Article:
If you’re purchasing this product somewhere in North America, make sure that you contact the company first before you buy it just to confirm whether it’s vegan.
For most vegans, it won’t be vegan because it does not contain animal ingredients, but for vegans that are particularly strict about controversial ingredients, this is an issue of concern.
Annie Chun’s Teriyaki Sauce
Ingredients: Tamari (water, soybeans, salt, vinegar), cane sugar, water, salted sake (water, rice, koji, salt), dehydrated onion, crushed garlic (garlic, citric acid), sesame seeds, distilled vinegar, lactic acid, ginger powder, black pepper, and xantham gum.
Annie Chun’s teriyaki sauce also contains cane sugar, unfortunately, therefore it’s hard to tell for sure whether it’s vegan or not.
Therefore, depending on how strict of a vegan you are, you may or not be willing to buy this sauce.
Most teriyaki sauces are suitable for vegans, as they do not contain animal ingredients.
However, some vegans might hesitate to consume sugar, especially in the United States, because sugar refineries often use bone char to decolorize and purify cane sugar.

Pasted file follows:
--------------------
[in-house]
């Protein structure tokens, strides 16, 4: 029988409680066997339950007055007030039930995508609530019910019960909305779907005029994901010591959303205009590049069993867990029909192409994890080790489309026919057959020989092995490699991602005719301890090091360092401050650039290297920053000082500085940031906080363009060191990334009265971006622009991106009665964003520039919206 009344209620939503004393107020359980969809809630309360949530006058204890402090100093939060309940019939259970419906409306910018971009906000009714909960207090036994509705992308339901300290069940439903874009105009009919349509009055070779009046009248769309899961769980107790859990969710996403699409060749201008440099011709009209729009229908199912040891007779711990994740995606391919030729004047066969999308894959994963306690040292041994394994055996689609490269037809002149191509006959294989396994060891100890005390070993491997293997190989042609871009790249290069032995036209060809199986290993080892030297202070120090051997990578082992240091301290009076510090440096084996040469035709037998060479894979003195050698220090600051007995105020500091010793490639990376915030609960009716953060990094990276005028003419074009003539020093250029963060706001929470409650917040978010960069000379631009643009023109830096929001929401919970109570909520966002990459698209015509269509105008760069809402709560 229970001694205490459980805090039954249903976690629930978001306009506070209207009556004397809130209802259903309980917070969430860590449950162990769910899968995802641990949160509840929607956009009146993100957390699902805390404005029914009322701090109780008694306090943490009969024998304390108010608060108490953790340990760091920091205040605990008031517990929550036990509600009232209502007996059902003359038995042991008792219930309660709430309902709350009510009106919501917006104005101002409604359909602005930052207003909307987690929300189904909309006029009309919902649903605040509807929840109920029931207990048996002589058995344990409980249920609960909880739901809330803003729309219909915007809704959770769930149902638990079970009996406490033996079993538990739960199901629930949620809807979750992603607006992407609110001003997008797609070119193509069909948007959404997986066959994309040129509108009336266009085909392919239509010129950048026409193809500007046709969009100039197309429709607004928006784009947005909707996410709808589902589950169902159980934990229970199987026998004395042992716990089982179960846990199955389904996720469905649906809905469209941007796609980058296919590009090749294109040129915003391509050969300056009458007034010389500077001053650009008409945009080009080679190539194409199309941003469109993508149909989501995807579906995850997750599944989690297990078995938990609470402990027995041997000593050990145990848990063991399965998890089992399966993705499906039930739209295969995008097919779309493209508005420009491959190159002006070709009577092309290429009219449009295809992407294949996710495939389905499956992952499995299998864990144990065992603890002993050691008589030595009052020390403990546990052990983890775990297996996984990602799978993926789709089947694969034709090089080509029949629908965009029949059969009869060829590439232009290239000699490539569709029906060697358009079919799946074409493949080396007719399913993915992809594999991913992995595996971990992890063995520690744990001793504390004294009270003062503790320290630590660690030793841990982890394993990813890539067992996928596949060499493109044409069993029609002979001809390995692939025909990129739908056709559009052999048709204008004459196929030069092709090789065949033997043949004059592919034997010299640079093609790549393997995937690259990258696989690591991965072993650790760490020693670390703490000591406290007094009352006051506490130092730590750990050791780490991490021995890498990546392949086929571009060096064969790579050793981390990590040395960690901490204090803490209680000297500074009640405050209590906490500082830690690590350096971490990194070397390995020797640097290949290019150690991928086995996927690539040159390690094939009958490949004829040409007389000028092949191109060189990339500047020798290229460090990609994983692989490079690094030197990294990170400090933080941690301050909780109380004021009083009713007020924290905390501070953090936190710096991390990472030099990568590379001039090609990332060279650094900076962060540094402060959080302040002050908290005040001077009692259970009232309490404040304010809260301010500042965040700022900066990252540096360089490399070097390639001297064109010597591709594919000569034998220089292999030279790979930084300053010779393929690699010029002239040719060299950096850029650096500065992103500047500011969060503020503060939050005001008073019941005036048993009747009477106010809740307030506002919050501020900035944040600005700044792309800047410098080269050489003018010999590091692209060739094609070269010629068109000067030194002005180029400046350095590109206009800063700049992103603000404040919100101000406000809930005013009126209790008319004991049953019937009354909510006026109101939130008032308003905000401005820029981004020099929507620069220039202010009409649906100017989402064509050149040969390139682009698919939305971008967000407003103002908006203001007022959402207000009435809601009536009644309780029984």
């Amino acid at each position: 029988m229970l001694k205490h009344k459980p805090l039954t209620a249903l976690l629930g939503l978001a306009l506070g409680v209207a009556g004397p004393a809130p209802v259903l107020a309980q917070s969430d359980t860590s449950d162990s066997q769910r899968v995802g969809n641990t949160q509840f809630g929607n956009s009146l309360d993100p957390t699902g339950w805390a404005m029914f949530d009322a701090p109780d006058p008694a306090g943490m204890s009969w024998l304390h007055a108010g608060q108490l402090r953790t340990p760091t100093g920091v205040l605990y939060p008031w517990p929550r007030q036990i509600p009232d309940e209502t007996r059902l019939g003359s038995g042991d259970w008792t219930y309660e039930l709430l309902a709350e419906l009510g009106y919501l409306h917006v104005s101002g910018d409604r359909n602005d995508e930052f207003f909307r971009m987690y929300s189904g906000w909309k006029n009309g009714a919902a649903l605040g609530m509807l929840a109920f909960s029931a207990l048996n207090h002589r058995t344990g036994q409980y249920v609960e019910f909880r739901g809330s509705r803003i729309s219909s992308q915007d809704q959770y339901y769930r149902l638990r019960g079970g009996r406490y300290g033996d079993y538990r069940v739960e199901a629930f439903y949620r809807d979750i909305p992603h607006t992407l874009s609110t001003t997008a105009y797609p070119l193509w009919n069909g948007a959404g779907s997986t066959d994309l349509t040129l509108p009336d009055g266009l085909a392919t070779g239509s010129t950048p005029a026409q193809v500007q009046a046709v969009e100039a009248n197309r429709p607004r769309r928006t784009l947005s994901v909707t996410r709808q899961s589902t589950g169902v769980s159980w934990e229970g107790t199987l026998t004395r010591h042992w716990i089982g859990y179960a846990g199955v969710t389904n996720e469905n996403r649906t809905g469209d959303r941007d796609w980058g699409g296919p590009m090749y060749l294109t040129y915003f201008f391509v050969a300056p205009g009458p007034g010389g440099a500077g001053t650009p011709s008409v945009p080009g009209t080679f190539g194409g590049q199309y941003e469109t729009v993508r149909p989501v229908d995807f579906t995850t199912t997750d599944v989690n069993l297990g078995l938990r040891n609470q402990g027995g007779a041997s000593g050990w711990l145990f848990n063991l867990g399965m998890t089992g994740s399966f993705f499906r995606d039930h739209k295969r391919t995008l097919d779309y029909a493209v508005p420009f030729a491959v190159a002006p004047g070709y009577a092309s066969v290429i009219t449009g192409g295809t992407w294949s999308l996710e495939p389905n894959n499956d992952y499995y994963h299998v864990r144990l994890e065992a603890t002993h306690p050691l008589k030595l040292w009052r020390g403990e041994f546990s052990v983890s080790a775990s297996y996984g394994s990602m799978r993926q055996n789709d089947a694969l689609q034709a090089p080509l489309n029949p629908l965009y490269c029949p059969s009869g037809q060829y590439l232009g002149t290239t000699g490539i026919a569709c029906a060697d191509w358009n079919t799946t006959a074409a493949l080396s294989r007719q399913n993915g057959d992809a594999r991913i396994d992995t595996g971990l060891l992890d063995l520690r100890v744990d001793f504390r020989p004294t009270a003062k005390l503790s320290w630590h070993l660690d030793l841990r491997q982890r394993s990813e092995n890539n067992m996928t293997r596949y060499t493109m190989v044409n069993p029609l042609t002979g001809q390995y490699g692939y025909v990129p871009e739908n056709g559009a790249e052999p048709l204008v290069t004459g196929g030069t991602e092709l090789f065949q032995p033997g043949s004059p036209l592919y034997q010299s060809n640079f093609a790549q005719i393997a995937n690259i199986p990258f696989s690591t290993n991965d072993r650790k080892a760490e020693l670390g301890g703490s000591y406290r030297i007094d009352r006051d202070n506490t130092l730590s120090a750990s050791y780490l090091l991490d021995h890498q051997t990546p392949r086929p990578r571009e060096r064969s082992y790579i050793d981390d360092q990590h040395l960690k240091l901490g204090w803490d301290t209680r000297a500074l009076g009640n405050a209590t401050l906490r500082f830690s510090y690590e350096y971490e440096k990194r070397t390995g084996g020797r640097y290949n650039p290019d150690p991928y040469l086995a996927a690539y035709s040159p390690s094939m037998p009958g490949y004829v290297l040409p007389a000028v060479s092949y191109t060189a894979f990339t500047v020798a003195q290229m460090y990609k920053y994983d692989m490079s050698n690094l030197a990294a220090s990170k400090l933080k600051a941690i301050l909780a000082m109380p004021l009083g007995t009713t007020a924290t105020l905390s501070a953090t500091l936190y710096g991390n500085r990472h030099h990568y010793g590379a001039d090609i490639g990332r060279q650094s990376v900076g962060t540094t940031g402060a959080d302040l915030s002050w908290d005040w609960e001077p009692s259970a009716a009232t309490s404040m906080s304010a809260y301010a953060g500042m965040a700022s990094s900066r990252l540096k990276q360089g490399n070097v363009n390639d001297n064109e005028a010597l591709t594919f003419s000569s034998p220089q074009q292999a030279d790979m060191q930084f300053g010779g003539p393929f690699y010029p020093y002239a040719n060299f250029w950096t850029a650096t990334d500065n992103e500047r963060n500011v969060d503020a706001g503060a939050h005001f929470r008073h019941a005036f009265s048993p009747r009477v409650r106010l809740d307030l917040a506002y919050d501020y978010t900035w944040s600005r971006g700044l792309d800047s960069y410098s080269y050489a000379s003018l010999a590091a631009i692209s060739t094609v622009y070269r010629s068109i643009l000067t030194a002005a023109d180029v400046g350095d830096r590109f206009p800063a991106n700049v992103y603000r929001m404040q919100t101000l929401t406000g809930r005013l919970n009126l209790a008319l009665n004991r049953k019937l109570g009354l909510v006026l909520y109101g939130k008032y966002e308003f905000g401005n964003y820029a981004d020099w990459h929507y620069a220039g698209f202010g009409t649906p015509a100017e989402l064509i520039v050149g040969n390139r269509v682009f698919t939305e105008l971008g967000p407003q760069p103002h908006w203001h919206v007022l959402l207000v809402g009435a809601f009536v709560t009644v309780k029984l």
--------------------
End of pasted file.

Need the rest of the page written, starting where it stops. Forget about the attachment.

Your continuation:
Some brands of teriyaki sauce may also use honey, which is not a vegan ingredient by most vegan standards, therefore, you should definitely keep an eye out for that ingredient.
Teriyaki Sauce FAQs
Is Teriyaki Sauce Gluten-Free?
Unfortunately, most teriyaki sauces are not gluten-free, as they usually contain soy sauce, a sauce that is traditionally made with wheat. However, there are also gluten-free sauces such as Annie Chun’s teriyaki sauce, which is made with tamari sauce, a Japanese form of soy sauce that does not contain wheat.
Is Teriyaki Sauce Spicy?
Most teriyaki sauces will be sweet, but you can find a few that may have a more spicy flavor, though that is definitely not the norm, especially if you consider the traditional recipe.
Is Teriyaki Sauce Keto?
Even though teriyaki sauce does contain sugar, it’s usually around 2g of sugar per tablespoon, which means that teriyaki sauce is still suitable for someone that follows a keto diet.